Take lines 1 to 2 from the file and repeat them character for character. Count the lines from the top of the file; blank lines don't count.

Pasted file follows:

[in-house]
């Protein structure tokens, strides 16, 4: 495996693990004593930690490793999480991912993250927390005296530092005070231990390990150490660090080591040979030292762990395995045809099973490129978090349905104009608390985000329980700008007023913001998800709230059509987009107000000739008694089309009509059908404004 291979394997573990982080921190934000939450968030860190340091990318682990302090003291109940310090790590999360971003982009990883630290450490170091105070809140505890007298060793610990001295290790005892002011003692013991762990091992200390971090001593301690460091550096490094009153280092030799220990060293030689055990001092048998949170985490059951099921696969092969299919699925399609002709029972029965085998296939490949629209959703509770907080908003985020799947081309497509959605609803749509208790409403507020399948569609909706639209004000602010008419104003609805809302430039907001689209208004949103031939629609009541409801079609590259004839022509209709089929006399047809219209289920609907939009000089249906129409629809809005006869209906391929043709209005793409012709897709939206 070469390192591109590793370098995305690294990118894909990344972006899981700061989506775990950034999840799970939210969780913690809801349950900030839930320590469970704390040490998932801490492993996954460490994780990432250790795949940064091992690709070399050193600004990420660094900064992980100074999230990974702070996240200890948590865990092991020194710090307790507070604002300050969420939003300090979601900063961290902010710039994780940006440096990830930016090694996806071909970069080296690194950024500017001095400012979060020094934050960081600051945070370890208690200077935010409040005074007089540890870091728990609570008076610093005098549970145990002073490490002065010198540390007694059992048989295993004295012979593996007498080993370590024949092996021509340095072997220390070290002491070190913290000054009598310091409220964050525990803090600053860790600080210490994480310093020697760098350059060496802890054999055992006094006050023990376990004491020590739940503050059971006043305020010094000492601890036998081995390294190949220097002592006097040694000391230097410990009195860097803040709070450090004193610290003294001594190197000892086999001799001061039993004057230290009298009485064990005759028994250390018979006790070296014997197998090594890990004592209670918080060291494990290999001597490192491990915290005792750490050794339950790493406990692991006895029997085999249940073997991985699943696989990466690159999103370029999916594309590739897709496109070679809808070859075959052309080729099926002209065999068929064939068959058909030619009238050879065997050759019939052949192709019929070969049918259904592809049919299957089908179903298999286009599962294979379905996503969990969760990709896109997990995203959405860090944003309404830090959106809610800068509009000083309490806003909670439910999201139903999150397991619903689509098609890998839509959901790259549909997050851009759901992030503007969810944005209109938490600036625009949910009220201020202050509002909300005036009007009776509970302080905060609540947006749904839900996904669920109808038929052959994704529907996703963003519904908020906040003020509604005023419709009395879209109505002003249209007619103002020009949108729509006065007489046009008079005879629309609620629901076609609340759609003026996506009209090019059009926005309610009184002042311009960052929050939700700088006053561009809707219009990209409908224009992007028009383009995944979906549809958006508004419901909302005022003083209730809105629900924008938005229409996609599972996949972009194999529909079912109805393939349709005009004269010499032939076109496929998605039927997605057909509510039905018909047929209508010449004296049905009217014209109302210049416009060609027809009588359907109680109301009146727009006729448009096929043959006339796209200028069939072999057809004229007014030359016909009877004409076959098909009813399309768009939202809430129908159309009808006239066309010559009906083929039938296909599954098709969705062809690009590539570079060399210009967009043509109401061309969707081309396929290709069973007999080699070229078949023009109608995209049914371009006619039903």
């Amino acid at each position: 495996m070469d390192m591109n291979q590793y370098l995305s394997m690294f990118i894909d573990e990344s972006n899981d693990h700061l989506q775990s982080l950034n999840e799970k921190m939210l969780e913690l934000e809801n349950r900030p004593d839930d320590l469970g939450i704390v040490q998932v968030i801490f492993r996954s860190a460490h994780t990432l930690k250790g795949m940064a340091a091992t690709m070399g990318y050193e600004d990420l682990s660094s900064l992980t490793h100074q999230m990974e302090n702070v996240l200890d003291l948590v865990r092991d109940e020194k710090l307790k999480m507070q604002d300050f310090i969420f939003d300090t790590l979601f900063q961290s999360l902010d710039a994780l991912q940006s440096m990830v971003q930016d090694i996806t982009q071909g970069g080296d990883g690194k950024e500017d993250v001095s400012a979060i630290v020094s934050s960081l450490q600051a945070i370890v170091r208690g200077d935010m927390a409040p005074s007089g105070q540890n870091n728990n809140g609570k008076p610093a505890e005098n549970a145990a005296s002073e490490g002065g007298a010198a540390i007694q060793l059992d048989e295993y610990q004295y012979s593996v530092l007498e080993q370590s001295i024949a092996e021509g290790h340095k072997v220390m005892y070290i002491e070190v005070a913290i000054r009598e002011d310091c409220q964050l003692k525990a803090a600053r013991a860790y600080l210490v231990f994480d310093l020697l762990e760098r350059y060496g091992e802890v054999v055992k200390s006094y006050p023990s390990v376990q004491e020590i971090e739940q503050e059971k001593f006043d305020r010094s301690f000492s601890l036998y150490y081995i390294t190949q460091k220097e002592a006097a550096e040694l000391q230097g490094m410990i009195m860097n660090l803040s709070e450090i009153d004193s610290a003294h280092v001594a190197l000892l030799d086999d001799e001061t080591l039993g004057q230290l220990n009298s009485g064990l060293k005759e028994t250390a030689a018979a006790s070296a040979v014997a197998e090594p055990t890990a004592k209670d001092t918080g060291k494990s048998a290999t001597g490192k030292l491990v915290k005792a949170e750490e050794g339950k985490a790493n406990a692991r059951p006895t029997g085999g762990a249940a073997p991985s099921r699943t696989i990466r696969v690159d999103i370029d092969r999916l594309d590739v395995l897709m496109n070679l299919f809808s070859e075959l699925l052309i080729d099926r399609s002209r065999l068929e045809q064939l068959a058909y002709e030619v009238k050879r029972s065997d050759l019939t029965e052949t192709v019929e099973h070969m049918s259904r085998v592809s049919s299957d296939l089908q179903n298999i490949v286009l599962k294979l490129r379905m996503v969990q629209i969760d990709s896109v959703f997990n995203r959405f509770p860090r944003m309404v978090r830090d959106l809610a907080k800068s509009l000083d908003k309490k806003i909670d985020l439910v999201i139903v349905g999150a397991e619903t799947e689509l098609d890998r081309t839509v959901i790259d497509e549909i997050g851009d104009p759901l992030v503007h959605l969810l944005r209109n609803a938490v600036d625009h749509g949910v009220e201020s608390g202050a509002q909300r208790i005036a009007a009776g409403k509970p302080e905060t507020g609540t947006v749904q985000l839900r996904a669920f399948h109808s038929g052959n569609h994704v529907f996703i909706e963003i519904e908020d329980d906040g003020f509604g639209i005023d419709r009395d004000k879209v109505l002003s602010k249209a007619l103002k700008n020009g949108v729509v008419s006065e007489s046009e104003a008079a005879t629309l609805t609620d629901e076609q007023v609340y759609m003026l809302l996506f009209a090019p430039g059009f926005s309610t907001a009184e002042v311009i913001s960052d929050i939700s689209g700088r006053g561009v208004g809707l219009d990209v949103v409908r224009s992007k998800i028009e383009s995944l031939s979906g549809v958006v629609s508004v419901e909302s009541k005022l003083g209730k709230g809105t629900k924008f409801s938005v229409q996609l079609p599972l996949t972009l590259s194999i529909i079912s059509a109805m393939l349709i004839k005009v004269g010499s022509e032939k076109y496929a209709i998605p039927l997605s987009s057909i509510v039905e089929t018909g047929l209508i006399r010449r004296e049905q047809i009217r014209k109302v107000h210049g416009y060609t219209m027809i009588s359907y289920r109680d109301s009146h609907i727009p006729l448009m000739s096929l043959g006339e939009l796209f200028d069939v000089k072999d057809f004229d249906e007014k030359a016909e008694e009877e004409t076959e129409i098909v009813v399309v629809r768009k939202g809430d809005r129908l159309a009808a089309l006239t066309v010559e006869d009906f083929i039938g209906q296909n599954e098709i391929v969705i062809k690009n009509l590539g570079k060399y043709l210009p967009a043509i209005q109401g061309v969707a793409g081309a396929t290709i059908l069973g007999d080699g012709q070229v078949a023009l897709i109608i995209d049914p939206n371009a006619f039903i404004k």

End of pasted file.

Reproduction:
[in-house]
């Protein structure tokens, strides 16, 4: 495996693990004593930690490793999480991912993250927390005296530092005070231990390990150490660090080591040979030292762990395995045809099973490129978090349905104009608390985000329980700008007023913001998800709230059509987009107000000739008694089309009509059908404004 291979394997573990982080921190934000939450968030860190340091990318682990302090003291109940310090790590999360971003982009990883630290450490170091105070809140505890007298060793610990001295290790005892002011003692013991762990091992200390971090001593301690460091550096490094009153280092030799220990060293030689055990001092048998949170985490059951099921696969092969299919699925399609002709029972029965085998296939490949629209959703509770907080908003985020799947081309497509959605609803749509208790409403507020399948569609909706639209004000602010008419104003609805809302430039907001689209208004949103031939629609009541409801079609590259004839022509209709089929006399047809219209289920609907939009000089249906129409629809809005006869209906391929043709209005793409012709897709939206 070469390192591109590793370098995305690294990118894909990344972006899981700061989506775990950034999840799970939210969780913690809801349950900030839930320590469970704390040490998932801490492993996954460490994780990432250790795949940064091992690709070399050193600004990420660094900064992980100074999230990974702070996240200890948590865990092991020194710090307790507070604002300050969420939003300090979601900063961290902010710039994780940006440096990830930016090694996806071909970069080296690194950024500017001095400012979060020094934050960081600051945070370890208690200077935010409040005074007089540890870091728990609570008076610093005098549970145990002073490490002065010198540390007694059992048989295993004295012979593996007498080993370590024949092996021509340095072997220390070290002491070190913290000054009598310091409220964050525990803090600053860790600080210490994480310093020697760098350059060496802890054999055992006094006050023990376990004491020590739940503050059971006043305020010094000492601890036998081995390294190949220097002592006097040694000391230097410990009195860097803040709070450090004193610290003294001594190197000892086999001799001061039993004057230290009298009485064990005759028994250390018979006790070296014997197998090594890990004592209670918080060291494990290999001597490192491990915290005792750490050794339950790493406990692991006895029997085999249940073997991985699943696989990466690159999103370029999916594309590739897709496109070679809808070859075959052309080729099926002209065999068929064939068959058909030619009238050879065997050759019939052949192709019929070969049918259904592809049919299957089908179903298999286009599962294979379905996503969990969760990709896109997990995203959405860090944003309404830090959106809610800068509009000083309490806003909670439910999201139903999150397991619903689509098609890998839509959901790259549909997050851009759901992030503007969810944005209109938490600036625009949910009220201020202050509002909300005036009007009776509970302080905060609540947006749904839900996904669920109808038929052959994704529907996703963003519904908020906040003020509604005023419709009395879209109505002003249209007619103002020009949108729509006065007489046009008079005879629309609620629901076609609340759609003026996506009209090019059009926005309610009184002042311009960052929050939700700088006053561009809707219009990209409908224009992007028009383009995944979906549809958006508004419901909302005022003083209730809105629900924008938005229409996609599972996949972009194999529909079912109805393939349709005009004269010499032939076109496929998605039927997605057909509510039905018909047929209508010449004296049905009217014209109302210049416009060609027809009588359907109680109301009146727009006729448009096929043959006339796209200028069939072999057809004229007014030359016909009877004409076959098909009813399309768009939202809430129908159309009808006239066309010559009906083929039938296909599954098709969705062809690009590539570079060399210009967009043509109401061309969707081309396929290709069973007999080699070229078949023009109608995209049914371009006619039903």